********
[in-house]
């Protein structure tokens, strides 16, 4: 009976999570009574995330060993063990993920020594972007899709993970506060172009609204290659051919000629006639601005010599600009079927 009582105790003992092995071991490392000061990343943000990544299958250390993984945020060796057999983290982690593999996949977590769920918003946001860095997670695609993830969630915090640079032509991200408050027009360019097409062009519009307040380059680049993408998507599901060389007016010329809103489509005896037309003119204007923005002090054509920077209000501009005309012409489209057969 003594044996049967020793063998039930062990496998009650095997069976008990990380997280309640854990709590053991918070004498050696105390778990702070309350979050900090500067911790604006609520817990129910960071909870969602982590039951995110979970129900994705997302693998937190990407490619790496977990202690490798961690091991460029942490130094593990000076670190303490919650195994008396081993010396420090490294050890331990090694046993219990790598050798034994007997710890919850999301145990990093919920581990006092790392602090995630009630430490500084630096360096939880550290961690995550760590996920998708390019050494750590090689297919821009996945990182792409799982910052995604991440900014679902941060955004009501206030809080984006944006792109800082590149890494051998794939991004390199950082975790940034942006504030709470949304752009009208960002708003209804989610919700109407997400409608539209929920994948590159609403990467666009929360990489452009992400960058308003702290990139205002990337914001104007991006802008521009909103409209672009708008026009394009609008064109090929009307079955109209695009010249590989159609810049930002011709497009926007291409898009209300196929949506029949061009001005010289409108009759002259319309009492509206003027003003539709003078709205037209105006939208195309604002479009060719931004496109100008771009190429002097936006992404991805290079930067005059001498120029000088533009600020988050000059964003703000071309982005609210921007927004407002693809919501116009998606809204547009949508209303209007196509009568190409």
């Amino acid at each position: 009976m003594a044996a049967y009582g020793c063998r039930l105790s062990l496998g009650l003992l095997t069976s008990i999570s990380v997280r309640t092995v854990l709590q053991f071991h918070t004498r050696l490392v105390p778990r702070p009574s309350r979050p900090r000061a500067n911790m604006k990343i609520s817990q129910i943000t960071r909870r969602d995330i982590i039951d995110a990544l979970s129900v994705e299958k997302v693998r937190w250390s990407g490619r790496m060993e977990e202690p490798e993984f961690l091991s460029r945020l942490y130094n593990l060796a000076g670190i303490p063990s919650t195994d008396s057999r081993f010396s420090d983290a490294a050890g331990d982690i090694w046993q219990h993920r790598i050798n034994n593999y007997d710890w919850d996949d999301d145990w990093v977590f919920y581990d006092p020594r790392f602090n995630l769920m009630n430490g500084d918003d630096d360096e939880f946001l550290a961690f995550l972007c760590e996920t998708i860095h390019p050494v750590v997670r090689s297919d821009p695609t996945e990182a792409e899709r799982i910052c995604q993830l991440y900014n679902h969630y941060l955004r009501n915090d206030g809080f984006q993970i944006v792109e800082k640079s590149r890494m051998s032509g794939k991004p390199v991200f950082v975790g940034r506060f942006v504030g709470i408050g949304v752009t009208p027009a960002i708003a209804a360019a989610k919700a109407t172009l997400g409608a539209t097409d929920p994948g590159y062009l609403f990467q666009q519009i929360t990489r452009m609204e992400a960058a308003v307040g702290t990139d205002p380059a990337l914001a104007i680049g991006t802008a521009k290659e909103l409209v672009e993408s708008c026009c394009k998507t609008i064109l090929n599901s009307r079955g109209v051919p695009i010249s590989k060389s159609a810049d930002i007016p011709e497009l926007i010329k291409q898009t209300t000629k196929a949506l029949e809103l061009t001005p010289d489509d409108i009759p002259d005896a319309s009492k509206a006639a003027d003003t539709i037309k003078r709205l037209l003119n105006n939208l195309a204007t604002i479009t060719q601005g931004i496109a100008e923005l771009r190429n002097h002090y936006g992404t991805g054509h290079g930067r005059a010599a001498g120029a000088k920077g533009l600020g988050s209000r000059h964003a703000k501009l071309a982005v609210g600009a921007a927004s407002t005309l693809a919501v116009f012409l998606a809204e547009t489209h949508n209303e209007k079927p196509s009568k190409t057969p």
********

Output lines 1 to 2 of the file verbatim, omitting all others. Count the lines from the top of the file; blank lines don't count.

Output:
[in-house]
């Protein structure tokens, strides 16, 4: 009976999570009574995330060993063990993920020594972007899709993970506060172009609204290659051919000629006639601005010599600009079927 009582105790003992092995071991490392000061990343943000990544299958250390993984945020060796057999983290982690593999996949977590769920918003946001860095997670695609993830969630915090640079032509991200408050027009360019097409062009519009307040380059680049993408998507599901060389007016010329809103489509005896037309003119204007923005002090054509920077209000501009005309012409489209057969 003594044996049967020793063998039930062990496998009650095997069976008990990380997280309640854990709590053991918070004498050696105390778990702070309350979050900090500067911790604006609520817990129910960071909870969602982590039951995110979970129900994705997302693998937190990407490619790496977990202690490798961690091991460029942490130094593990000076670190303490919650195994008396081993010396420090490294050890331990090694046993219990790598050798034994007997710890919850999301145990990093919920581990006092790392602090995630009630430490500084630096360096939880550290961690995550760590996920998708390019050494750590090689297919821009996945990182792409799982910052995604991440900014679902941060955004009501206030809080984006944006792109800082590149890494051998794939991004390199950082975790940034942006504030709470949304752009009208960002708003209804989610919700109407997400409608539209929920994948590159609403990467666009929360990489452009992400960058308003702290990139205002990337914001104007991006802008521009909103409209672009708008026009394009609008064109090929009307079955109209695009010249590989159609810049930002011709497009926007291409898009209300196929949506029949061009001005010289409108009759002259319309009492509206003027003003539709003078709205037209105006939208195309604002479009060719931004496109100008771009190429002097936006992404991805290079930067005059001498120029000088533009600020988050000059964003703000071309982005609210921007927004407002693809919501116009998606809204547009949508209303209007196509009568190409």